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Monday, February 18, 2008

Show me the money? No thanks, says this law student

A local law student had an interesting reply to our post on the decision of big Minnesota-based law firms to keep their starting salaries at $120K rather than to match the $160K being offered in bigger markets. I think the comment is worth highlighting, so here it is:

As a law student (OCI next year, so no dog in the race yet), I'm happy to see
Minnesota law firms showing some sanity on salaries. First, $120k is a darn good
salary in this market. Second, maybe it means that Minnesota firms will be
better positioned to ride through a recession. Finally, I agree that higher
starting salaries would probably come with higher hours expectations, and I'd
rather make $120k and see my family than $160k and live in my office

You mean there is more to life than money? What are they teaching these kids today? What would Gordon Gekko say?


Anonymous said...

As a law student, I have a hard time justifying working in the twin cities due to the lag in compensation. A low starting salary coupled with small bonuses and relatively similar hours, the large law firms in Minnesota do not provide enough of an incentive to choose them over large firms in other cities. The difference in salaries is larger than the mere $40k difference for first years. ($160k v. $120k) The difference is more significant when looking at midlevel associate compensation. Midlevel associates at firms in other markets make significantly more in total compensation, sometimes creating a $100k compensation difference. While itt is true that these markets often have higher billing requirements, associates at the large Minnesota firms are still billing out similar hours. These are problems that Minnesota firms will have until they decide to compete nationally.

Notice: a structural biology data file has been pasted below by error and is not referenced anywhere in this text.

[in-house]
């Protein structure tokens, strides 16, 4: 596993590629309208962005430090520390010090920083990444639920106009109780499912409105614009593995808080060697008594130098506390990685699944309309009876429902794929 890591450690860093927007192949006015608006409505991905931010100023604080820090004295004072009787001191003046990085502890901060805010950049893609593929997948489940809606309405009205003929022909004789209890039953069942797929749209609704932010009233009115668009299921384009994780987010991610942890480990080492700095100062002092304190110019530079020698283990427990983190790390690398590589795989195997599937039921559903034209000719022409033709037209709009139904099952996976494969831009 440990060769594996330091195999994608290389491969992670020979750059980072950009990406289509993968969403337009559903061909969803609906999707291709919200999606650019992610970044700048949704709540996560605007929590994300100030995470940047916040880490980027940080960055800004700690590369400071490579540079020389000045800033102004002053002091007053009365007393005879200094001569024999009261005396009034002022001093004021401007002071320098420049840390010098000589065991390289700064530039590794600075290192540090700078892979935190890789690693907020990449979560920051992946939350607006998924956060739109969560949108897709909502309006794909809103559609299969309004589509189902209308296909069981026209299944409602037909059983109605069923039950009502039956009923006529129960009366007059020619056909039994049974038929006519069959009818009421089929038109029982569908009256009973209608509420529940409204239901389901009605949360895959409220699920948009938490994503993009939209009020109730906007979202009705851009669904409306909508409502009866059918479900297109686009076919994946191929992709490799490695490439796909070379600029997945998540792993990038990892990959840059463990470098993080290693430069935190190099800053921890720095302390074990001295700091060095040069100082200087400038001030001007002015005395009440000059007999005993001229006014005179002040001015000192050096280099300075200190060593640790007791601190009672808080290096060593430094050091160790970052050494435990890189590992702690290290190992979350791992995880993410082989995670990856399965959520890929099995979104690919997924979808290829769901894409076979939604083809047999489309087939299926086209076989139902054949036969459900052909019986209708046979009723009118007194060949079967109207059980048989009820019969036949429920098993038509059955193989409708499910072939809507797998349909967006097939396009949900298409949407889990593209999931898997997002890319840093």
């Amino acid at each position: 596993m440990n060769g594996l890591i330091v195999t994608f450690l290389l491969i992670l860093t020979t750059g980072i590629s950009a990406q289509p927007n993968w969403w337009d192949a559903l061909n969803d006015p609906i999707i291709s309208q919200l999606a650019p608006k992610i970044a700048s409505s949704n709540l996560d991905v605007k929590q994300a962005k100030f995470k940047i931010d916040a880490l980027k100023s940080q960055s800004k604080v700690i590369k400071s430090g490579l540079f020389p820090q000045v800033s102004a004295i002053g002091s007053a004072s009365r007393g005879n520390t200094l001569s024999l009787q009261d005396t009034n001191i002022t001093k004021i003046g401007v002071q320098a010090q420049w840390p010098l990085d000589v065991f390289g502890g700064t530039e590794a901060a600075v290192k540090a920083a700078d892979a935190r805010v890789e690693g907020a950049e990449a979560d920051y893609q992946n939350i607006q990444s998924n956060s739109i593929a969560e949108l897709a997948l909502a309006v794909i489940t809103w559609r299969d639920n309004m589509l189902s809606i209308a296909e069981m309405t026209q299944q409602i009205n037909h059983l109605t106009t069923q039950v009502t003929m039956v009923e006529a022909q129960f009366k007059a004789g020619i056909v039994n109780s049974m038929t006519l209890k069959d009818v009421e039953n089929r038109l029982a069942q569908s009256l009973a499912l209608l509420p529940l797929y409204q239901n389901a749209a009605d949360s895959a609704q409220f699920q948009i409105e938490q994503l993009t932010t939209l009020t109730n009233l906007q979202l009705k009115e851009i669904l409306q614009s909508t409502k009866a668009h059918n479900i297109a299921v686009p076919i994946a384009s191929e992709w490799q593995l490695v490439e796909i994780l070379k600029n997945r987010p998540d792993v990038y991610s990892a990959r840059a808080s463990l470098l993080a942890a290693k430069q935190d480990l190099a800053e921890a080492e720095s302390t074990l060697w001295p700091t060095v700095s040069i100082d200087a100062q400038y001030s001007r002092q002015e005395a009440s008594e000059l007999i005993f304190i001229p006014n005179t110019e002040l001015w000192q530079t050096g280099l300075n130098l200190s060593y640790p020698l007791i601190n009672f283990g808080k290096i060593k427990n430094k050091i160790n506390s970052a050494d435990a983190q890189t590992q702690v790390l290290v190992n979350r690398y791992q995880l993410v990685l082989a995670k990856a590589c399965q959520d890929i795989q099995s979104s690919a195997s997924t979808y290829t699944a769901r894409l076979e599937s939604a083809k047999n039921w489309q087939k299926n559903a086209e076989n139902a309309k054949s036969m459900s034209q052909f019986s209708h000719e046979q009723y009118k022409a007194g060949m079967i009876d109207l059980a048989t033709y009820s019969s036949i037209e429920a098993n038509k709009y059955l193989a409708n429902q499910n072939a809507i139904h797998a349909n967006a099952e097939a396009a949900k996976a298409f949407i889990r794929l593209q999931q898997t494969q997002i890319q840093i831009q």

Mark Cohen, editor said...

You also bring up a good point, law student #2. I am cognizant of how market forces can play into a decision like this -- the old invisible hand of Adam Smith pulling you away. Firms are definitely risking their top potential hires if they allow the differential in pay to get too great. It's hard to blame new lawyers for making decisions that are in their own best financial interests. How long do you think a firm would keep you employed there if it wasn't in theirs?

Anonymous said...

As a recent law grad from one of the Minnesota law schools, I think it is clear that there is no shortage of new attorneys that will work in the Twin Cities for the going rate.
There will always be a few "salary gunners" that will move for the top dollar of other markets, but the people that have the resume (and the desire) for those positions are relatively few in number.
With four law schools here I know plenty of recent grads that would love to be working for $80k let alone $120k. Being in the place you want to be because of lifestyle, family or _____________ (fill in your reason) provides enough offset for the big money of Chicago, New York or D.C. This subject is periodically brought up on the Greedy Minnesota board (on Greedy Associates) and posters there provide similar thoughts on the subject.